Perhaps the best example of the pointlessness of anti-trust is an international one - OPEC. OPEC, as you probably know, is the Organization of Petroleum Exporting Countries, and consists of a group of nations in the middle-east and North Africa with significant oil reserves and, in most cases, a heavy reliance on oil revenues for government coffers and economic stability.  OPEC has controlled prices for 30+ years by meeting periodically to determine how much to produce; in effect, oil being a commodity, and OPEC controlling a large enough share of that commodity, they controlled prices by reducing supply (and, in many cases, simply by indicating to the market that they MIGHT reduce supply).  

Consider the vast market power of their (temporary) monopoly when, in 1973, they embargoed U.S oil imports in response to U.S support for Israel and, in effect, led to a domestic oil supply crisis. Think lines at the gas station stretching miles...

Government, however, did not break up OPEC's monopoly with some bureaucratic anti-trust ruling at an international court. As I stated at the outset, competitors by their nature want "in" and monopolists by their nature want to restrict them. Therefore, new entrants must compete by being fundamentally better. 

  • "Horizontal Drilling is the real marvel of engineering and scientific innovation.  While impressive in its own right, the main innovations in "Fracking" in recent years have been beefing up the generating horsepower to accommodate horizontal wells rather than vertical ones, and refining of the fluids used to conserve water and create better, longer lasting fractures in the target formation."
  • "...the real marvel is the innovation that has take place in the realm of Horizontal Drilling.  Think about what this advancement has meant just in terms of access to the resources:  When drilling into a hydrocarbon bearing formation 100 feet thick, vertical drilling would allow an operator to contact 100 feet of rock, which would limit your potential recovery to whatever oil or gas would flow into that length of pipe.
  • Horizontal Drilling now allows these same operators to drill and set pipe for a mile or more horizontally through this same rock formation.  You are now contacting and "Fracking" 5,200 feet of rock rather than 100 feet, which multiplies expected well recovery rates many times over.  The technology employed is so advanced and exacting that drillers today can hit a target at the end of a drill string that is 10,000 feet vertical with a mile long horizontal section that is no more than a few inches in diameter.  Drillers also use sensors to detect particularly promising rock intervals within the formation, and are able to move the drill string up or down, left or right as they drill through the horizontal section to target those intervals.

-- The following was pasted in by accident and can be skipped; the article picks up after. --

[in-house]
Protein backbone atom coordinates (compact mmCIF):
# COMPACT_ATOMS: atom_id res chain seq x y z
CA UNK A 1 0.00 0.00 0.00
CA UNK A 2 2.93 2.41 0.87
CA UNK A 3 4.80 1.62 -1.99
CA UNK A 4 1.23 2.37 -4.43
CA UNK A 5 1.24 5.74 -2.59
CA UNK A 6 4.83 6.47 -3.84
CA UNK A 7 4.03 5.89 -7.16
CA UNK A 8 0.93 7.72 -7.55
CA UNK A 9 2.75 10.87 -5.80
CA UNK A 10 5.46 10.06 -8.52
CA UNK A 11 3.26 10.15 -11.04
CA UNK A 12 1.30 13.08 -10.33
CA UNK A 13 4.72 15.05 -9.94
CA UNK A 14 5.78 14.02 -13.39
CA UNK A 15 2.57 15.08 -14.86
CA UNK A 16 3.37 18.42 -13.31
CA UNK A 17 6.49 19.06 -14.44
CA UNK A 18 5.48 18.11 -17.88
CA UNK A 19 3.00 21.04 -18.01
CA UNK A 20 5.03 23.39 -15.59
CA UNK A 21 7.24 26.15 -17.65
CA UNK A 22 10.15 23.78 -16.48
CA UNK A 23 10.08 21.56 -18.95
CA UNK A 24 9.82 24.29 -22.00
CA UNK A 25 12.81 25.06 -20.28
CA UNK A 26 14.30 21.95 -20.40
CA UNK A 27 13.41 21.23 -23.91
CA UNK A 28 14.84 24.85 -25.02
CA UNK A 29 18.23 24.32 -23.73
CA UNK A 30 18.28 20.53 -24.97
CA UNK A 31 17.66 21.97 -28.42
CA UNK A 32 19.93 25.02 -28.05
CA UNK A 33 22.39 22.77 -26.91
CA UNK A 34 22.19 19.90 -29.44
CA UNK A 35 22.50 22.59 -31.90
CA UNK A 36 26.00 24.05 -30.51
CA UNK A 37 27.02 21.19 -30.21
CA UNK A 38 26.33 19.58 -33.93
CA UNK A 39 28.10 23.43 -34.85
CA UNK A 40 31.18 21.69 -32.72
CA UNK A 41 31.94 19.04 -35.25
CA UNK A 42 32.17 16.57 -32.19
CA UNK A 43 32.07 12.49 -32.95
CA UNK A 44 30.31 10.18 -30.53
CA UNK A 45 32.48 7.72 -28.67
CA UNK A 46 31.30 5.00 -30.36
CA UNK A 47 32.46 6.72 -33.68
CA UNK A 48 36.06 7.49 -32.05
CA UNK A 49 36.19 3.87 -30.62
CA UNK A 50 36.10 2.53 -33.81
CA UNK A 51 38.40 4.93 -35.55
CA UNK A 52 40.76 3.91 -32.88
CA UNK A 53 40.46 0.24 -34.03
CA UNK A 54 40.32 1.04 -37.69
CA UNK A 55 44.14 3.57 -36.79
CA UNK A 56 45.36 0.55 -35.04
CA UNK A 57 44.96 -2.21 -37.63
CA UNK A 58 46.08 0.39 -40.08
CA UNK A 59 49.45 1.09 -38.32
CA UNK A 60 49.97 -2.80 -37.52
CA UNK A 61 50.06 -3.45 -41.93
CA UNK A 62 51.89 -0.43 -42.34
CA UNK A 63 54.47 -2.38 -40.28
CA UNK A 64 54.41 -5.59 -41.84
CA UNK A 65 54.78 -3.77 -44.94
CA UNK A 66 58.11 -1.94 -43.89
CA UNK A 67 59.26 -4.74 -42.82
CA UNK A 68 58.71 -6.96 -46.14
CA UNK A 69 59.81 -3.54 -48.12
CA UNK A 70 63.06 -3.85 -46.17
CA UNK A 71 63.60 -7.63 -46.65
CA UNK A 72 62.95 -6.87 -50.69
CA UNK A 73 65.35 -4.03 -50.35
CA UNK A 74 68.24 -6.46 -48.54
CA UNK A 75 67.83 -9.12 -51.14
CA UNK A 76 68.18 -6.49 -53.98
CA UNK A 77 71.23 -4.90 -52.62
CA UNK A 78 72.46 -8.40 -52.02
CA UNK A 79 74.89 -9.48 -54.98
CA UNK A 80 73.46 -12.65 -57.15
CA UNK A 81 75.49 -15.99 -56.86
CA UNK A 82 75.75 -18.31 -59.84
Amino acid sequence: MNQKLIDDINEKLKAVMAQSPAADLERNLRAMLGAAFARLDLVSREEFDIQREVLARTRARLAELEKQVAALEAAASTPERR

• These extraordinary technological achievements enable operators to maximize returns from each well, which in turn means higher royalty payments to mineral owners, and higher tax revenues for local and state taxing authorities.
  • Advanced horizontal drilling technology also produces positive results for the environment.  A single horizontal well can replace the need to drill a dozen or even more vertical wells to access a similar level of resource.  For the environment this means far less air emissions, far less water usage and disposal needs, and far less land impacted to produce a similar amount of oil and natural gas.
  • Add to all of that the fact that the industry's ability to access natural gas in shale formations, and the supply abundance that has produced, has enabled the conversion of dozens of older coal-fired power plants to cleaner-buring natural gas.  That has led directly to the lowering of US greenhouse gas emissions to levels not seen since the early '90s, a result not matched by any other industrialized nation."

Fracking technology was a market response to a "monopoly", and it eliminated it as such.

Here are some recent headlines:

Crude Oil Prices Extend Drop as OPEC Struggles with Reducing Glut

It's the final showdown: OPEC struggles as the US ramps up oil ..

Why OPEC is struggling for oil supremacy - The Australian